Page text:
Hey Hey Hey Goodbye to 2017, Hello 2018

When it came to 2017, many employers (and the awesome HR people who serve them), were asking themselves, “really, do I have to comply with __________(fill in the blank)?

Let’s review the notable Illinois Acts, Ordinances and Laws that went into effect in 2017. One of the most administratively burdensome acts to go into effect in 2017 were city, county and state Sick Leave Ordinances:

Illinois Sick Leave Act. This law requires any employer in the State of Illinois to allow employees to use a portion of the sick leave time that is already available to them, under existing policies, to care for certain relatives. Employers are required to allow employees to use such time “for absences due to an illness, injury, or medical appointment of the employee’s child, spouse, [domestic partner], sibling, parent, mother-in-law, father-in-law, grandchild, grandparent, or stepparent, for reasonable periods of time as the employee’s attendance may be necessary, on the same terms upon which the employee is able to use sick leave benefits for the employee’s own illness or injury.”  The caveat here--this law is only applicable to those employers who offer sick time to their employees. 

On July 1, 2017, both the Chicago and Cook County* Paid Sick Leave Ordinances become effective. Both ordinances are nearly identical in scope, but a bit complicated, especially considering additional leave entitlements when the employer is covered by the Family Medical Leave Act (FMLA).  Listed below are a few important points to be aware of:

● Employers covered by the Ordinance include all that employ at least one covered employee. 

● Both Ordinances define a “covered employee” as an employee who spends at least two hours of work in any two-week period in either the city of Chicago or Cook County. 

● Leave can be taken for any of the following reasons:

o An employee’s own illness, injury or medical care or for that of a family member.

o For an employee or their family member who is a victim of domestic violence/sex offense.

o If the business or school is closed for a public health emergency. 

*Over 80% of the municipalities in Cook County opted out of the Ordinance.

The Illinois Freedom to Work Act prohibits employers from enforcing non-compete agreements for employees who earn $13 per hour or less. Specifically, the Act prohibits an employer from entering into an agreement that restricts the low-wage employee from performing:

● Any work for another employer for a specified period of time;

● Any work in a specified geographical area; or

● Work for another employer that is similar to such low-wage employees work for the employer included as a party to the agreement.

Victims’ Economic Security and Safety Act (Expansion). This law, commonly known as VESSA,  has been in effect for employers with 50+ employees since 2003. VESSA allows employees who are victims of domestic or sexual violence or who have family or household members who are victims of such violence to take unpaid leave to seek medical help, legal assistance, counseling, safety planning, and other assistance. Employers with at least 50+ employees must allow 12 weeks of unpaid time off. Employers with 15-49 employees must allow for 8 weeks of unpaid time off and as of January 1, 2017, Illinois employers with 1-14 employees must allow 4 weeks of unpaid time off for matters under VESSA.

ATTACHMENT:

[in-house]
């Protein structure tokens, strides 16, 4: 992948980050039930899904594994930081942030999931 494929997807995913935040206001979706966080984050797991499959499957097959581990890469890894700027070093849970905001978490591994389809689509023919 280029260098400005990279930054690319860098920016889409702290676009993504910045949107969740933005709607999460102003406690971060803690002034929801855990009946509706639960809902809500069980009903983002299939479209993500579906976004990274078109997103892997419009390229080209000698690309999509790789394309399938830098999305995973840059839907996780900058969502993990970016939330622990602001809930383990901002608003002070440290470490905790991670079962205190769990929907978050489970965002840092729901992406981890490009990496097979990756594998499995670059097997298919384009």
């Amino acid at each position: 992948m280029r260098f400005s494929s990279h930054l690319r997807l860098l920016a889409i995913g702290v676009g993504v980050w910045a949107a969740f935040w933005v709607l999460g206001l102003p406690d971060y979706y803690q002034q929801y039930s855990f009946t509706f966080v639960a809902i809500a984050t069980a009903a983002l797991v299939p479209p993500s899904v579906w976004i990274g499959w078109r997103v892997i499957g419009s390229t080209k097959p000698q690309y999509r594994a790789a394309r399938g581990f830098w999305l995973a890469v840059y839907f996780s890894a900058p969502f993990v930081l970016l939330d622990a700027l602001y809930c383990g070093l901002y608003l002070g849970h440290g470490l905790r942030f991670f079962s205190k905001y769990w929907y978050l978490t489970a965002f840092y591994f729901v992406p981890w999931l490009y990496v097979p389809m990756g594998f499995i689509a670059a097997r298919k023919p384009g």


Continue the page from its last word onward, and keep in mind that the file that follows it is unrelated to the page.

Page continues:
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Now, let’s explore what’s in store for 2018?

First, in Hebrew, the number 18 means “Chai” (that’s phonetically K th I, not chai as in chai latte), which means, “life”. Giving in multiples of 18 signifies a good omen for life. I also like to think that 18 brings luck. So, both personally and professionally, I’ll be viewing 2018 in terms of living life to the fullest. 

Now that we understand more about “18” and its significance, what kind of workplace issues can we expect in 2018?

Workplace Sexual Harassment. Sexual harassment scandals in the news, and other places were everywhere we turned in 2017, and the “#MeToo” movement made clear just how widespread the problem is. Employers that fail to take constructive steps to prevent harassing behavior or respond to allegations of harassment risk exposure to EEOC charges or litigation.

Advice: Dust off your policies, review and train not only your managers, but all employees. 

Bans on Queries About a Candidate's Salary History. This has been around since 2016 for multiple cities and states banning employers from asking about candidates' previous pay.  The theory is that women sometimes begin their careers at a pay disadvantage, and if their past salary is used as a marker for future salary offers, their pay will remain behind men's. Cities and states where these questions are illegal include California, Oregon, Delaware, Massachusetts, Puerto Rico, New York City, San Francisco, Pittsburgh and New Orleans. According to the National Women’s Law Center, in 2017 nearly half of states considered legislation to ban asking about salary history in hiring. 

Marijuana Movement

What does this mean for employers?

● Cannabis usage is still illegal under federal law. 

● Seven states and DC have passed measures legalizing marijuana for recreational use. Pending legislation is in other states.

● You can still drug test even if you are located in a state where marijuana use (recreational or medicinal) is legal. 

● This will definitely get more difficult before it gets easier.

Advice: Have a well-written and consistent policy on marijuana, just as you would for alcohol usage in the workplace. 

Happy 2018! L’Chaim or To life!